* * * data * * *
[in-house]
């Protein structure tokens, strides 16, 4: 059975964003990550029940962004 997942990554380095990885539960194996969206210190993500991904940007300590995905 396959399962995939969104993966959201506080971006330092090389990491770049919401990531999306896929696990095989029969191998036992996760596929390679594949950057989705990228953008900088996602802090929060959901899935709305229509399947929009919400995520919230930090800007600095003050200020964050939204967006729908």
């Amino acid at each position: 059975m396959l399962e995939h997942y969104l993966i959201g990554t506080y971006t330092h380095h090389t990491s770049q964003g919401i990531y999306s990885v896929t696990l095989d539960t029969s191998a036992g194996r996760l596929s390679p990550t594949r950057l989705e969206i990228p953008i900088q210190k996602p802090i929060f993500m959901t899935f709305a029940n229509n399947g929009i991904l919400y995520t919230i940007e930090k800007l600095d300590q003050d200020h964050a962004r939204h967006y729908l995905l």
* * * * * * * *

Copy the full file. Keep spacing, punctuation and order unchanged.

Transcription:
[in-house]
């Protein structure tokens, strides 16, 4: 059975964003990550029940962004 997942990554380095990885539960194996969206210190993500991904940007300590995905 396959399962995939969104993966959201506080971006330092090389990491770049919401990531999306896929696990095989029969191998036992996760596929390679594949950057989705990228953008900088996602802090929060959901899935709305229509399947929009919400995520919230930090800007600095003050200020964050939204967006729908």
């Amino acid at each position: 059975m396959l399962e995939h997942y969104l993966i959201g990554t506080y971006t330092h380095h090389t990491s770049q964003g919401i990531y999306s990885v896929t696990l095989d539960t029969s191998a036992g194996r996760l596929s390679p990550t594949r950057l989705e969206i990228p953008i900088q210190k996602p802090i929060f993500m959901t899935f709305a029940n229509n399947g929009i991904l919400y995520t919230i940007e930090k800007l600095d300590q003050d200020h964050a962004r939204h967006y729908l995905l």